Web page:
The recitative is as well delivered here as in the Chandos CD. It too is flexible in tempo to match the variations of mood. That said, one modification to Purcell’s original for me doesn’t work. In the recitative following Dido’s aria Belinda alone converses with Dido rather than Belinda and the Second Woman. This spoils the parallel of commander plus two attendants with Act 2, where it applies to the Sorceress and First and Second Witch though, as you’ll see, McGregor has a response to that too. It also necessitates a rather clumsy first entry of the Second Woman suddenly to join Belinda in duet singing ‘Fear no danger to ensue’ (tr. 5). Lucas Meachem makes a manly and fairly mature Aeneas, if not as mature as Connolly’s Dido. His diction is also good, though his prefacing with a ‘K’ the ‘W’ of his opening word ‘When’ in Act 1 and ‘What’ in Act 3 is a bit unsettling. Lucy Crowe’s Belinda urges Dido, ‘Pursue thy conquest, Love’, in suitably bubbly fashion and the lovers caress. But, as in other recent recordings, an improvised Guitar Dance halts the momentum whereby the chorus ‘To the hills and the vales’ can propel us on to The Triumphing Dance. Admittedly the Dance is short, enough for a brief embrace before Dido rushes out, but Hogwood then takes the chorus in rather staid and formal fashion, as are their dance steps. There’s more swing in his 1992 recording through more emphasis on the first beat of the bar. The 2009 formality is McGregor’s doing as he uses the chorus physically to ‘provide architectural structure to the piece’. Then they make way for the ballet, here the Royal Ballet, clad as gymnasts in the Triumphing Dance. At the end of this dance, atmospherically but incorrectly, comes a thunder-clap as it is the Sorceress who conjures a storm at the beginning of Act 2.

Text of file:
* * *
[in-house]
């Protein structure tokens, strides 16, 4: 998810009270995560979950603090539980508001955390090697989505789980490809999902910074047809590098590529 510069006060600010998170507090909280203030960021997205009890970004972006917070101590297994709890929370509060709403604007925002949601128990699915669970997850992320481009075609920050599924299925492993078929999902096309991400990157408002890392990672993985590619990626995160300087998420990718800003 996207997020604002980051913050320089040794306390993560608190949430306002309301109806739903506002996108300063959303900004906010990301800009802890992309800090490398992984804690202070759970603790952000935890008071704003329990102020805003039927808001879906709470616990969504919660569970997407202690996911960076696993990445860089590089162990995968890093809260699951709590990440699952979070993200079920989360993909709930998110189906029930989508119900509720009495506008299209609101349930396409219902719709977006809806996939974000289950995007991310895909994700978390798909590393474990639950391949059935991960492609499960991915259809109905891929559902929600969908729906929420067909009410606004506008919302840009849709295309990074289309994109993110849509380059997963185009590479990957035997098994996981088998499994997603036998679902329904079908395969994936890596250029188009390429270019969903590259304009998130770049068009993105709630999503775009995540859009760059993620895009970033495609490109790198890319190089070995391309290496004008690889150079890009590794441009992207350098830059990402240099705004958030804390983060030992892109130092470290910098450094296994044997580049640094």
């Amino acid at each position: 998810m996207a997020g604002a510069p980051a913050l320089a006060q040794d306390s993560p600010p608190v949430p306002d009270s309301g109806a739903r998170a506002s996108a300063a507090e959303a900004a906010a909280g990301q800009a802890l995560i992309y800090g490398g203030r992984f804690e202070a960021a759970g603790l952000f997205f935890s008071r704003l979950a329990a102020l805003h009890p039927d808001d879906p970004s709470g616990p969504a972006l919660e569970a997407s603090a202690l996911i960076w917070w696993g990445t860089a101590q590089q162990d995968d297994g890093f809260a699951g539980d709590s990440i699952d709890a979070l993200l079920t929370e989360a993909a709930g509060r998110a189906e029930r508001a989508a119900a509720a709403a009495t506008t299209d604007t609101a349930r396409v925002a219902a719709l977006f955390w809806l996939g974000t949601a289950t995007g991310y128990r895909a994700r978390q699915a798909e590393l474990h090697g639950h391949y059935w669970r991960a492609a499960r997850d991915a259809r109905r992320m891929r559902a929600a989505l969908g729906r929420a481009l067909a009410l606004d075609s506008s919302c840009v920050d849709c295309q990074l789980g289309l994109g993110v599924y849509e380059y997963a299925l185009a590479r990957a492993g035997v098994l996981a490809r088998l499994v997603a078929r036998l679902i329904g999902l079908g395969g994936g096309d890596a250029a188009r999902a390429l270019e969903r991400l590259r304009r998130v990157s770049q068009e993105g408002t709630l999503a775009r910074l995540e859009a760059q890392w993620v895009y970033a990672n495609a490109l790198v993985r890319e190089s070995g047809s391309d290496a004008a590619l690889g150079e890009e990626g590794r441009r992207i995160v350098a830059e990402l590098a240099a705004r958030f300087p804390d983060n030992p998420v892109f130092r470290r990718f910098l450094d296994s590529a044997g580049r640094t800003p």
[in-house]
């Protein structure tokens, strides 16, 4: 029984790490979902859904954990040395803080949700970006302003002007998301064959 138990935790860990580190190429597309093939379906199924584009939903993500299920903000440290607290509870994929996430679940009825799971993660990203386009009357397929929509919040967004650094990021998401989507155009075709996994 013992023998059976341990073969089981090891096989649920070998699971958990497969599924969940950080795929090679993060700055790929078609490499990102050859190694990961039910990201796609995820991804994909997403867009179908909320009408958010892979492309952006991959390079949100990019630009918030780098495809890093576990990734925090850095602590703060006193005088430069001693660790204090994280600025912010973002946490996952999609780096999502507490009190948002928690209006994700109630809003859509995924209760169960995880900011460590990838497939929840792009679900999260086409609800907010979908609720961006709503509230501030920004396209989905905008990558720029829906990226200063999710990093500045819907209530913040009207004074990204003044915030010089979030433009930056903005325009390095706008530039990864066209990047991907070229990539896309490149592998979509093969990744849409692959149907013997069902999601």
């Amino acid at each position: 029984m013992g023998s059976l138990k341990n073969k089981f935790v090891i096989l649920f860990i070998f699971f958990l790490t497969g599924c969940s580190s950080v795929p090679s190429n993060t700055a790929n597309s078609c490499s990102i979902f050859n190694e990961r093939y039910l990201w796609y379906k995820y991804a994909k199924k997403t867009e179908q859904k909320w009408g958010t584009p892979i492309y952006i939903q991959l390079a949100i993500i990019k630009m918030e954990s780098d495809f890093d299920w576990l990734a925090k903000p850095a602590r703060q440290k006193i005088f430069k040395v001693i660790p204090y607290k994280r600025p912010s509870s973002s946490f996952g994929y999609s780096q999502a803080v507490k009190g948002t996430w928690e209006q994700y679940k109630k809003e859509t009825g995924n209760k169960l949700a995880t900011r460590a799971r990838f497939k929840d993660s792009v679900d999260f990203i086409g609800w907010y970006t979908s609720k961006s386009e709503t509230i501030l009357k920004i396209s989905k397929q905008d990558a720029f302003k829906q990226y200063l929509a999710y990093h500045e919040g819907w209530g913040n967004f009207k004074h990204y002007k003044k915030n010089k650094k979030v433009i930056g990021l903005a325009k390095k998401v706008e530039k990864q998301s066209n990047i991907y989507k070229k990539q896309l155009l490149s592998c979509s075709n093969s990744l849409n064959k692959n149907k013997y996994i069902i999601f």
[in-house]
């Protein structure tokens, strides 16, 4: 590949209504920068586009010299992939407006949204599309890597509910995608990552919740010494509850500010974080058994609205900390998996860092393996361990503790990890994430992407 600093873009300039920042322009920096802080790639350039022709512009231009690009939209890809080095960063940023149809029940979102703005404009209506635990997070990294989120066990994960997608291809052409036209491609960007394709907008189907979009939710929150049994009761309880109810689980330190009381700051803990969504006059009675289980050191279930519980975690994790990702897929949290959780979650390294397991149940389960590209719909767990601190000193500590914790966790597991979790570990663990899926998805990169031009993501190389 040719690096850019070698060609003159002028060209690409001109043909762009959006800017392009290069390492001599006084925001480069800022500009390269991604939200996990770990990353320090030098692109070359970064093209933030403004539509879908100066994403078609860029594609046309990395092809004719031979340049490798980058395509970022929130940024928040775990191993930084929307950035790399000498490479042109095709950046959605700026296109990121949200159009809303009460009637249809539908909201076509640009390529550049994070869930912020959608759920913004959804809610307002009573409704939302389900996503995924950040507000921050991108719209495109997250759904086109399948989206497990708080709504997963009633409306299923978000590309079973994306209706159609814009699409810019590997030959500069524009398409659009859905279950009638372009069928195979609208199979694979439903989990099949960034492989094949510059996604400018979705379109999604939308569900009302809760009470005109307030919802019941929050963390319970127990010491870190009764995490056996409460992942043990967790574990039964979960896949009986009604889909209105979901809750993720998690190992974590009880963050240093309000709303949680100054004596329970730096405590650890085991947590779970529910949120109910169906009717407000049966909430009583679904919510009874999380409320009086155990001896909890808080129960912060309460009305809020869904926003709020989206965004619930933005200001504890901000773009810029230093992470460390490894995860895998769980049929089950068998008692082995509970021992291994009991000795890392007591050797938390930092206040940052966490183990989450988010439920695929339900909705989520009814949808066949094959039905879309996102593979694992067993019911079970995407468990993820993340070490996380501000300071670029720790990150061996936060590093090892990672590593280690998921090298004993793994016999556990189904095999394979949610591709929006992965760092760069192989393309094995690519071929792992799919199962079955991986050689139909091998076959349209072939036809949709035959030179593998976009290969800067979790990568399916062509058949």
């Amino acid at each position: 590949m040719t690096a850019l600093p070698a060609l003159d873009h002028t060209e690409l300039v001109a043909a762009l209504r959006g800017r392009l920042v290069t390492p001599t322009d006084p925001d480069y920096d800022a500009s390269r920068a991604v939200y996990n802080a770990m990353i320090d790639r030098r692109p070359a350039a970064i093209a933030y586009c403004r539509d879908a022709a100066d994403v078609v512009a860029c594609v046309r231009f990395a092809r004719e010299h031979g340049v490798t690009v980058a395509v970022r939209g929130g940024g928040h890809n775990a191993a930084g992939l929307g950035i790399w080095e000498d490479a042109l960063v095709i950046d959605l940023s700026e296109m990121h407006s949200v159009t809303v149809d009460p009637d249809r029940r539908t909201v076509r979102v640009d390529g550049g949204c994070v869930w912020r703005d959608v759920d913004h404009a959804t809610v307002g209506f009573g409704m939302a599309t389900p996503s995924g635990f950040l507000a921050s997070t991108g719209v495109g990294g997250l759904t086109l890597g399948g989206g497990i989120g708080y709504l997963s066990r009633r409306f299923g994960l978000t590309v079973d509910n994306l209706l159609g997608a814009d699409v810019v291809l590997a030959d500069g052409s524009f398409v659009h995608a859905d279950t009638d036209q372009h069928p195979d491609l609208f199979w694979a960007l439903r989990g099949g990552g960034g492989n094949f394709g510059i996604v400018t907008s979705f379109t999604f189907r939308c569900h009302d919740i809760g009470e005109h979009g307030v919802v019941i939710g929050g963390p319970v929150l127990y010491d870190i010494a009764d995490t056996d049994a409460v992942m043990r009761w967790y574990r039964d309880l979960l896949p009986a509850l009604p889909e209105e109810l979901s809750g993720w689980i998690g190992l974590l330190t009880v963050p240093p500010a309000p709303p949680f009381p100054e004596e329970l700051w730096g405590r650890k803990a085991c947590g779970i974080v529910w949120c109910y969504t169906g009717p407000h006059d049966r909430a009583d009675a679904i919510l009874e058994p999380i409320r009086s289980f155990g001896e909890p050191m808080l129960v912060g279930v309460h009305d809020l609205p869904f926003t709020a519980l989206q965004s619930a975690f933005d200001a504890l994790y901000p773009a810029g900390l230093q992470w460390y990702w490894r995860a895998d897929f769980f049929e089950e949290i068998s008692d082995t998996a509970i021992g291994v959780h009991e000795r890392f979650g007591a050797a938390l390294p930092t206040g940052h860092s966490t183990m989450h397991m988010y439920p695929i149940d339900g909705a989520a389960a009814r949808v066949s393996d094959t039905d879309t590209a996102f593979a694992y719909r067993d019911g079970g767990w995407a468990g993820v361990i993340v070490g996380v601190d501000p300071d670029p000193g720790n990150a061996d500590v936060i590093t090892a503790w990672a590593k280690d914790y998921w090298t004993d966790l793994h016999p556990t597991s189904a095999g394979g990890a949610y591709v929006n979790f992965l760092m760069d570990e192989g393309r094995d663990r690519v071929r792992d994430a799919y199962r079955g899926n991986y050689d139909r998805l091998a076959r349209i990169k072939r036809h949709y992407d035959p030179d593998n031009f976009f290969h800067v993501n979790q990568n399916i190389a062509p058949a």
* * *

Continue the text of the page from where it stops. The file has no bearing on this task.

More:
With rich voice, vibrato and gazing around with gleeful spite, Sarah Fulgoni is a somewhat hammy Sorceress but undeniably a presence as she should be in direct opposition to Dido. Like the Sorceress in silvery incandescent blue, her two attendant witches are rather fetching, but McGregor suggests the two are also one with a costume covering them both which suggests they’re joined at the shoulder, forming quite a remarkable creature as the First Witch is a white soprano and the Second a black mezzo. But musically this is appropriate as it emphasises and arguably enhances the echoing manner of their duet ‘But ’ere we this perform’ (tr. 10). The real echo of the witches’ semi-chorus within the chorus ‘In our deep vaulted cell’ (tr. 11) is well distanced but not the comparable echoing instrumental passages in the Echo Dance of Furies (tr. 12). The ballet gymnasts return for this but, as in all the following dances, looking the same as before. So while they gyrate expertly enough, you feel the dance element has become somewhat abstracted from the characterization.